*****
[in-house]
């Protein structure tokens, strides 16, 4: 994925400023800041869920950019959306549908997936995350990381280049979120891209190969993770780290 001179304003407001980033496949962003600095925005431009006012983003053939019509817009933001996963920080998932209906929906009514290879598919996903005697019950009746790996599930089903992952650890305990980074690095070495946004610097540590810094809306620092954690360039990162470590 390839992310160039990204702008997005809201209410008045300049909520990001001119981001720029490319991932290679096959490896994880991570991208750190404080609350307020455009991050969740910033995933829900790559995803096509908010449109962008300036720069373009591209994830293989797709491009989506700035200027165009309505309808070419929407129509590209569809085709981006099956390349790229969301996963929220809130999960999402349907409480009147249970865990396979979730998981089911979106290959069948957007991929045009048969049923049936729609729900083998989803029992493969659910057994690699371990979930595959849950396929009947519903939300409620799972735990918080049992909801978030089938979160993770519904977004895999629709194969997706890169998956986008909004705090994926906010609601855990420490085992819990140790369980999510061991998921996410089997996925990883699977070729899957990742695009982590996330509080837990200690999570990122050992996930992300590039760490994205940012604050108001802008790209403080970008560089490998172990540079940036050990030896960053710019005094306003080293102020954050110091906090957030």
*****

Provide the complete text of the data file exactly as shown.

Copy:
[in-house]
């Protein structure tokens, strides 16, 4: 994925400023800041869920950019959306549908997936995350990381280049979120891209190969993770780290 001179304003407001980033496949962003600095925005431009006012983003053939019509817009933001996963920080998932209906929906009514290879598919996903005697019950009746790996599930089903992952650890305990980074690095070495946004610097540590810094809306620092954690360039990162470590 390839992310160039990204702008997005809201209410008045300049909520990001001119981001720029490319991932290679096959490896994880991570991208750190404080609350307020455009991050969740910033995933829900790559995803096509908010449109962008300036720069373009591209994830293989797709491009989506700035200027165009309505309808070419929407129509590209569809085709981006099956390349790229969301996963929220809130999960999402349907409480009147249970865990396979979730998981089911979106290959069948957007991929045009048969049923049936729609729900083998989803029992493969659910057994690699371990979930595959849950396929009947519903939300409620799972735990918080049992909801978030089938979160993770519904977004895999629709194969997706890169998956986008909004705090994926906010609601855990420490085992819990140790369980999510061991998921996410089997996925990883699977070729899957990742695009982590996330509080837990200690999570990122050992996930992300590039760490994205940012604050108001802008790209403080970008560089490998172990540079940036050990030896960053710019005094306003080293102020954050110091906090957030």